The problem is not in my head.
Hi there, fellow AxSpa warriors! My name is Lenka, I’m 29 and I’m a girl from Slovakia. I have a story to tell. Brace yourself, grab a popcorn and a heating pad because it’ s going to be a long one.
My story began a year ago, when the world shut and we had to stay at home. I am a teacher so my daily life changed drastically from one day to another. I was used to running around the school, leading quite an active life and suddenly, I was forced to spend the majority of my work time sitting on a chair in front of my computer. To be honest, I have always experienced some kind of pain because I suffer from the hyper-mobility syndrome so I went through multiple surgeries in the past.
One diagnosis provided but the support harsh
To be fair, I enjoyed the long-distance teaching quite a lot because I could just sip my coffee while teaching and didn’t need to rush anywhere. However, I quickly changed my mind when my back started to hurt. At first, I wasn’t really able to locate the pain so I thought that maybe the chair was too cold and my kidneys decided to shout at me. I went to visit my doc and she sent me to a CT scan of lower abdomen area which showed that my kidneys were just fine and my problem was not that far away from where I located it originally.
They found out that I have severe sacroiliitis – inflammation of joints on my lower spine on both sides. I didn’t know where to go and one of my acquaintances advised me to visit this super skilled neurologist in a town nearby. They told me how amazing he was and if there was anyone who could help me, it would be him. So I went there, convinced that my pain won’t torture me any longer.
The doctor was horrible. He rejected all the tests I had done, from blood-work, CT and MR scans to opinions of all the doctors I visited. He didn’t even examine me, told me to lie down and he injected a painkiller into my back, without explaining anything or asking about my allergies. When the torture was done, he told me that I was healthy, the only problem I had was in my brain and if I fixed my head, I would be okay. I was so messed up after the visit that I really did believe him and went several months in pain without trying to solve the problem convincing myself that there is nothing wrong with me.
Clear answers only after enduring great pain
It wasn’t until August 2020 when I couldn’t walk anymore because I was in so much pain. My parents had to rush me to emergency where I met a young doctor who gave me IV painkillers, relaxants and some anti-inflammatory stuff. In about five minutes, I fell asleep because the pain was slowly fading. She told me to come a few times during the week for more IVs so I did. I felt better for a month or so, then had to go through another visit with the neurologist from hell because the pain started to be debilitating. He realised that oops she really is in pain, I should send her to get an MRI scan. So I went for the scan and it revealed that it indeed was sacroiliitis, that now developed into a severe problem that even caused swelling of joints which was pushing on my spine. I barely could walk so he sent me to a rheumatologist which, looking back, was a gift from God because I finally was diagnosed properly and was given proper medication. I have axial spondyloarthritis, with psoriasis on some of the joints. Who would have thought, huh?
Recently ill and recovering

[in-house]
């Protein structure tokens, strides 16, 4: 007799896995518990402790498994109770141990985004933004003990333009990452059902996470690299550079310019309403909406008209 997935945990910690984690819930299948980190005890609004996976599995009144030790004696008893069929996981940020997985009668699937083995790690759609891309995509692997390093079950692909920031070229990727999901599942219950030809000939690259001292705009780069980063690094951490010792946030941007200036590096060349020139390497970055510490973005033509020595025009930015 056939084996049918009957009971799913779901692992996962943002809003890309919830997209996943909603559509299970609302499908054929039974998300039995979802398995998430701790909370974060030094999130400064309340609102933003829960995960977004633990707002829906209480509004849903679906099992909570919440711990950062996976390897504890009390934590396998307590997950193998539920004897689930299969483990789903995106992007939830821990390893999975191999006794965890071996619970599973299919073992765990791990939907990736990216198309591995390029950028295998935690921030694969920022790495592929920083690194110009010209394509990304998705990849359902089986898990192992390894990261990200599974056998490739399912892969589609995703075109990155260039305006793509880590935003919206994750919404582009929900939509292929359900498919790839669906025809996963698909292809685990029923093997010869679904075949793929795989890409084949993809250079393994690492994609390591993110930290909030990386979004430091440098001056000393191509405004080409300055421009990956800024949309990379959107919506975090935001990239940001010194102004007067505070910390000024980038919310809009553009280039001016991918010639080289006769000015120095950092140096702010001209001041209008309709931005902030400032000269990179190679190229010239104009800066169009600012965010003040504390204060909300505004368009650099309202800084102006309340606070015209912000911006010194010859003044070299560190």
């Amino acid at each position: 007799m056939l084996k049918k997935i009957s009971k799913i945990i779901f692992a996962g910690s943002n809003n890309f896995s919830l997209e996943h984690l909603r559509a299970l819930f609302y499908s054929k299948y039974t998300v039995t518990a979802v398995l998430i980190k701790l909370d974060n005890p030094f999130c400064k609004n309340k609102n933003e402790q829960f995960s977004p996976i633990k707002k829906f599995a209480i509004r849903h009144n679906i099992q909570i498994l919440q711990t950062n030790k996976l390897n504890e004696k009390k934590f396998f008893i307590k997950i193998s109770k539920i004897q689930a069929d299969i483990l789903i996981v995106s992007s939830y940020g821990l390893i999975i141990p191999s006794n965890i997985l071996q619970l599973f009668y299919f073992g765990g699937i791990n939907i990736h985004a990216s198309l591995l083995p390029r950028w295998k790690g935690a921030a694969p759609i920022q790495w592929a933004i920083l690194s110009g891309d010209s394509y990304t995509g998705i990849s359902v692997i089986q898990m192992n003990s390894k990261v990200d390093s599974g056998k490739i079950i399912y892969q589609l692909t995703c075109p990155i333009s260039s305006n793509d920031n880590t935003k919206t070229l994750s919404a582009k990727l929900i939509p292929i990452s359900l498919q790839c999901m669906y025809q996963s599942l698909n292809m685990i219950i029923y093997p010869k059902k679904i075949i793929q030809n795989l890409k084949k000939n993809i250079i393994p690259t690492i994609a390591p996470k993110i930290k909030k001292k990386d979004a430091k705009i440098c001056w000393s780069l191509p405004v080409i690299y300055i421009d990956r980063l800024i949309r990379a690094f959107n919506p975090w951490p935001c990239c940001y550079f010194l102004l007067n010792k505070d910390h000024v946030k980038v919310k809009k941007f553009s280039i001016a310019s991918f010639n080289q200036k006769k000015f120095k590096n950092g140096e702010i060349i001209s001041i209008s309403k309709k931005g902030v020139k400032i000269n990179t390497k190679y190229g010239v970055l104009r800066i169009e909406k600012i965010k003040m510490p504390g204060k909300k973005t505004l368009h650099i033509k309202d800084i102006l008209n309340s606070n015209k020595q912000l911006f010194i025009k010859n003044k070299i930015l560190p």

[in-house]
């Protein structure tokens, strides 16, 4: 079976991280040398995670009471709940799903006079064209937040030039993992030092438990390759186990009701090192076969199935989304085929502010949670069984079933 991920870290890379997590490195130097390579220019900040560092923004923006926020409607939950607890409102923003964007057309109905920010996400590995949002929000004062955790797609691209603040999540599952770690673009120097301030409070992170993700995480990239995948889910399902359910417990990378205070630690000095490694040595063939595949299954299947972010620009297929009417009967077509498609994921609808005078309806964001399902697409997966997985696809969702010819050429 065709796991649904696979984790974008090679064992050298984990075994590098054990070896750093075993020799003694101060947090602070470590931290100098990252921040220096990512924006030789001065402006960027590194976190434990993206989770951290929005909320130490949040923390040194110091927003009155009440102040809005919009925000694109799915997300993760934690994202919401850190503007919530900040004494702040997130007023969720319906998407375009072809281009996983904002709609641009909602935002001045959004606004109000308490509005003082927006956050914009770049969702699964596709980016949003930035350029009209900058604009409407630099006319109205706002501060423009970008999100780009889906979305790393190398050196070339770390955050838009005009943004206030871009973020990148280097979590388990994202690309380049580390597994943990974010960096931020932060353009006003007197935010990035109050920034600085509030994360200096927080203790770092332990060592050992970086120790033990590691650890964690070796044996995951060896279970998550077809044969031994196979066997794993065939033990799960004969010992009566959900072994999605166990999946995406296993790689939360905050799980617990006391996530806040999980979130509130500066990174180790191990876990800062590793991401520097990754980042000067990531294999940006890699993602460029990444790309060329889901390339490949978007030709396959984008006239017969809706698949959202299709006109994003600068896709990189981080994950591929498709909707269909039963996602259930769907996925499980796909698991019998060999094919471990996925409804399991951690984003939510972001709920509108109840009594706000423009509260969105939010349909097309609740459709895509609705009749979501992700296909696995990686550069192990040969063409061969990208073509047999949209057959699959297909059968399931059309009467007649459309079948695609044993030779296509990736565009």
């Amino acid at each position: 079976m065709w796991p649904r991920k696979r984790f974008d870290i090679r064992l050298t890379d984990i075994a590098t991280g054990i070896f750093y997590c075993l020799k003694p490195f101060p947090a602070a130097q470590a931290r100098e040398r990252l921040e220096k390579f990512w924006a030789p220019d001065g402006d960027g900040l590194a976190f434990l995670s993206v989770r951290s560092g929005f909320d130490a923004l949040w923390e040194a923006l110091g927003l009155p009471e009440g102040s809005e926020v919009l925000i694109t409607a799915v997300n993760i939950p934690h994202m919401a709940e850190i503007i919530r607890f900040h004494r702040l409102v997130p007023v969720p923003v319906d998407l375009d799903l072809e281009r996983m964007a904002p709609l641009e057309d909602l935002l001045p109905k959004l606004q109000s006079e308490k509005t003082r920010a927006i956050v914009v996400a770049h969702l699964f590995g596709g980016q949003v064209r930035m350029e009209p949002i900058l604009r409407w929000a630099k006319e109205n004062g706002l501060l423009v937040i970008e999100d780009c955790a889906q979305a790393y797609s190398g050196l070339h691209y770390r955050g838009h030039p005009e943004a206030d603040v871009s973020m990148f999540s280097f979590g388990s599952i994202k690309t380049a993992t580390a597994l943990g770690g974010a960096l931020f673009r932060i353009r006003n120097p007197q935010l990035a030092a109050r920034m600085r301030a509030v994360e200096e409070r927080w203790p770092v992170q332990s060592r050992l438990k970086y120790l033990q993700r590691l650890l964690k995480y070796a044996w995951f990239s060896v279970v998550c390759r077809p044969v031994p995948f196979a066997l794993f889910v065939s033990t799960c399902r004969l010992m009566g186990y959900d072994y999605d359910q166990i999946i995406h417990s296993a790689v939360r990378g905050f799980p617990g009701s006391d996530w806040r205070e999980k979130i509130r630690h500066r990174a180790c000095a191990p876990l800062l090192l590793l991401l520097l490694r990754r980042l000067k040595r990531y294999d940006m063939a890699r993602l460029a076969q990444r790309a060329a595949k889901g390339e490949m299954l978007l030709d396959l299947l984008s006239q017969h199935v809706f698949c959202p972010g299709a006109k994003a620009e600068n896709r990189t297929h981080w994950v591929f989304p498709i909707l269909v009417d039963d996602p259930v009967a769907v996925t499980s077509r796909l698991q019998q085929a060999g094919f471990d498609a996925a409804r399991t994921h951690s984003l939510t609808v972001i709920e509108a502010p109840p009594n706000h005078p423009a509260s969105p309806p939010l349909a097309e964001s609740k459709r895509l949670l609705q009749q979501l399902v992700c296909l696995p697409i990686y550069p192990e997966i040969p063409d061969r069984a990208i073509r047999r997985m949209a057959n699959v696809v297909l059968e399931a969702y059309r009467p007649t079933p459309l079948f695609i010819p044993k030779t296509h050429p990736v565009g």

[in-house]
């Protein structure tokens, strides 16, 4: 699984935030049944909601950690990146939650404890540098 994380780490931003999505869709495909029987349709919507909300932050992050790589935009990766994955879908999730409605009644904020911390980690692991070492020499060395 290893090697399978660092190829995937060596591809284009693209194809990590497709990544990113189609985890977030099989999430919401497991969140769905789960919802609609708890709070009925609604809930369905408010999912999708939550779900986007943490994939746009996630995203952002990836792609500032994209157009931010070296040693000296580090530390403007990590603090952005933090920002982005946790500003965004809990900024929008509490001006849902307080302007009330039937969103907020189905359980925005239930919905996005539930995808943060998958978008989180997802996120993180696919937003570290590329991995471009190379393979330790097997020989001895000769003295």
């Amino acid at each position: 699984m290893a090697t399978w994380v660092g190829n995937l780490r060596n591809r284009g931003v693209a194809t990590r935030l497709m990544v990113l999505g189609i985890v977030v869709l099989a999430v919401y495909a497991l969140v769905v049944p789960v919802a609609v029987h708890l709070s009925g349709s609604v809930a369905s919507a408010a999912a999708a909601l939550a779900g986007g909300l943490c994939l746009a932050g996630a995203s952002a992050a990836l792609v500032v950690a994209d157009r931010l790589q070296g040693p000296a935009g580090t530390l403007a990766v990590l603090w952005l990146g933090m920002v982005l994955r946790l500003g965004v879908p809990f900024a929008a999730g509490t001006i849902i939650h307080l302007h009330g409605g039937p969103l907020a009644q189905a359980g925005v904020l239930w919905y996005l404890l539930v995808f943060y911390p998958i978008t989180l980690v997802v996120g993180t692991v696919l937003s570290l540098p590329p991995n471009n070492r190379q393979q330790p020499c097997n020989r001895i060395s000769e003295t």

I was on Metothrexate and now have to inject myself with Cimzia. I swear I was getting to the point where I thought I was feeling better but then I tested positive for Covid-19 and had to stop injecting myself. It got so bad that I had to be hospitalised in the National Institute of Rheumatology for two weeks because I wasn’t able to function properly. They gave me IVs with prednisone, painkillers and some other anti-inflammatories. I also underwent an intensive training with a physiotherapist to get me walking properly again and let me tell you, the lady was a miracle.
Now back home: recovering, and nordic walking
In less then one week I was walking almost normally and able to practice at least a light yoga again. What is more, she introduced me to nordic walking, which is amazing, I try to practice it every day in our local park. I still can’t do super long distances but hey, baby steps, right? I still can’t say I’m getting better or my pain is less intensive. However, I am thankful for my stay at the Institute because they showed me how to fight it and how to ease the pain. For that, I will be eternally grateful.
This all happened only recently, I came back home last Friday. Today, I used the last injection from the first round of the treatment. I will go back for check-ups at the end of March and the doctor said that there is probably a change of the biologics and more injections coming my way. However, I am prepared to fight and be patient.
Thank you, doc, for listening to me, for helping me, for shouting at me when I gained weight after Christmas… I know your intentions are good and you want to help me.
Thank you, dear physiotherapist, for making me mobile again, for your wise advice, for believing in me, you make a wonderful friend.
Thank you, all the new friends I made at the Institute, who know exactly how I feel so when I say “ouch” and “oh” multiple times a day, I don’t have to explain myself.
Thanks to you, dear reader, you probably know exactly what am going through because chances are you experience it yourself. Remember to use your meds, stay positive and try to find good things even in the weirdest situations. Like me yesterday, I realised that I love my body so much that even my immune system gets so jealous it starts attacking itself
I am living with....